It's important to understand how the laws regarding child support, child custody, and spousal support may apply to you and your family's particular divorce situation. Alberta family lawyer Mark Baril talks about the nuances of child custody and support as well as spousal support or alimony. Learn about the factors a judge will consider in awarding child custody and in determining the amount and duration of your child support and spousal support.
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Divorce Magazine Podcast: Alberta Family Lawyer Mark R. Baril Podcast on Child Custody, Child Support & Spousal Support
Hosted by: Diana Shepherd, Editorial Director, Divorce Magazine
Guest speakers: Family Lawyer – Mark R. Baril. Mark Baril is an Alberta family lawyer and partner at Stringam Denecky LLP in Lethbridge and Fort McMurray. He focuses on family law and divorce, but also maintains a general practice involving corporate and commercial law. Mr. Baril has appeared before every level of the court in the provinces of Alberta and British Columbia. He has a strong business background and actively participates in his local community. Learn more at www.stringam.ca
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How does a divorcing couple decide whether sole custody or joint custody is best for their family?
One of the key principles to be considered when determining custody is what is in the best interest of the children. The term custody refers to the right to make decisions on behalf of the children. Custodial decisions often include major decisions, such as education, religious upbringing, employment, place of residence, medical care, and dental treatment, as well as minor decisions, such as the child's daily activities.
Sole custody is ordered to reduce conflict amongst parents where there is a high conflict divorce situation, but it's not relied on by the courts unless there are extenuating circumstances, such as physical distance between the parties, abusive behaviour, or an inability of the parents to communicate about which decisions would be in the children's best interest. It's rare that a court will order sole custody if the parties can work together in the best interest of their children.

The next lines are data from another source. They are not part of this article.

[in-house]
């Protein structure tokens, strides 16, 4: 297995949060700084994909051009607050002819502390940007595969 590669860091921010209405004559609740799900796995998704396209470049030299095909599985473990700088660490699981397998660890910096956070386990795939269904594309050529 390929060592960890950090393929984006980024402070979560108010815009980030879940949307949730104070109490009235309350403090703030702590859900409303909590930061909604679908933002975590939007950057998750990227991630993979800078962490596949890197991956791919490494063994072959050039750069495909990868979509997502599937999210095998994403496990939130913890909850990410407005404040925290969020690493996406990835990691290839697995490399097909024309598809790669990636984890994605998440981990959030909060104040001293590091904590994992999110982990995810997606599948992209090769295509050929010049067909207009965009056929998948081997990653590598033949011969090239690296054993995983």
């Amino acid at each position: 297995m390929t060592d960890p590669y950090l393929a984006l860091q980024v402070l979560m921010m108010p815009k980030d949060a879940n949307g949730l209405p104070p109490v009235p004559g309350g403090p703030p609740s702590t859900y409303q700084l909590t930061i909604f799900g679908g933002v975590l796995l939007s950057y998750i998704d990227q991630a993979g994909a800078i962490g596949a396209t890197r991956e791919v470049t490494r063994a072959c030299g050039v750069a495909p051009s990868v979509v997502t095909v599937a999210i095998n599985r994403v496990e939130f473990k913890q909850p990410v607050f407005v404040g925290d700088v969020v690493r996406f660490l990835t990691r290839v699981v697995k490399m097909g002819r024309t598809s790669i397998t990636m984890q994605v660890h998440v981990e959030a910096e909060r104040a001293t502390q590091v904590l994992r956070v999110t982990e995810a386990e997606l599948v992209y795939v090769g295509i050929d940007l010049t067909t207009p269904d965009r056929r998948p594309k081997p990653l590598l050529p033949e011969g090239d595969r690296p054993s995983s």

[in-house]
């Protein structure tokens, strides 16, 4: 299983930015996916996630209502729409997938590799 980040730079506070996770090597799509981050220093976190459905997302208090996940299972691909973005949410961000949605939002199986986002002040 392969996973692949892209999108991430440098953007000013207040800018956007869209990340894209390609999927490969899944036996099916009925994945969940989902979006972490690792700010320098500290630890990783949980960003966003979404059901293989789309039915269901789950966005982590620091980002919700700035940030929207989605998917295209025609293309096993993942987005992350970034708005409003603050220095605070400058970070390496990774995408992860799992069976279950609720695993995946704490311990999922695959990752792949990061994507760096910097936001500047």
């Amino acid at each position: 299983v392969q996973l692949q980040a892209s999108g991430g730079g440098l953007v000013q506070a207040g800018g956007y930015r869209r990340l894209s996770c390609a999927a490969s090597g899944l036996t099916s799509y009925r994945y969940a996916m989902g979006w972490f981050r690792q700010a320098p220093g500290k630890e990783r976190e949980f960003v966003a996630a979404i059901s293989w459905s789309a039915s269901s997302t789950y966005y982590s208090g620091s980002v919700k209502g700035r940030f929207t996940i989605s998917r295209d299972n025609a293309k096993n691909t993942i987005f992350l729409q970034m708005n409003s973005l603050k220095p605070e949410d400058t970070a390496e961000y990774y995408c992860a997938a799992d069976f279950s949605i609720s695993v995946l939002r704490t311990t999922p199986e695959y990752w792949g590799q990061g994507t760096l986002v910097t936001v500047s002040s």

Joint custody provides each parent with an equal right to make decisions. It's the inclination of a court to make an order for joint custody, which encourages parties to work together cooperatively. The court may order that certain decisions can be made solely by one of the parties, but the majority of decisions would be made jointly by both.
The amount of time a child resides with each party may range from residing solely with one parent to the parties having equal or shared parenting. The court encourages maximum contact with each parent, but only so far as it is in the child's best interest. There is no presumption in favour of shared parenting. The overriding principle is to ensure decisions are made in the best interest of the child. Each family's needs will be different as they discuss whether or not a parent should have sole or joint custody.
How can a parent increase their chances of being awarded primary or sole custody?
Decisions about custody are made after considering a number of factors, such as the historical care of the children and the involvement of each parent in caring for them. There are also realistic considerations - such as work schedules and health challenges - that might reduce one parent's ability to care for the children. In order to increase one’s chances of being awarded primary care of the children, it's important to ensure all major responsibilities and arrangements related to the children are in place, including school enrolment, childcare, and extracurricular activities. The historical care of a child is a major factor the court considers. A stay-at-home mom or a stay-at-home dad will likely be considered to be the primary parent after separation; however, this can be amended based on changes of circumstances within the family unit.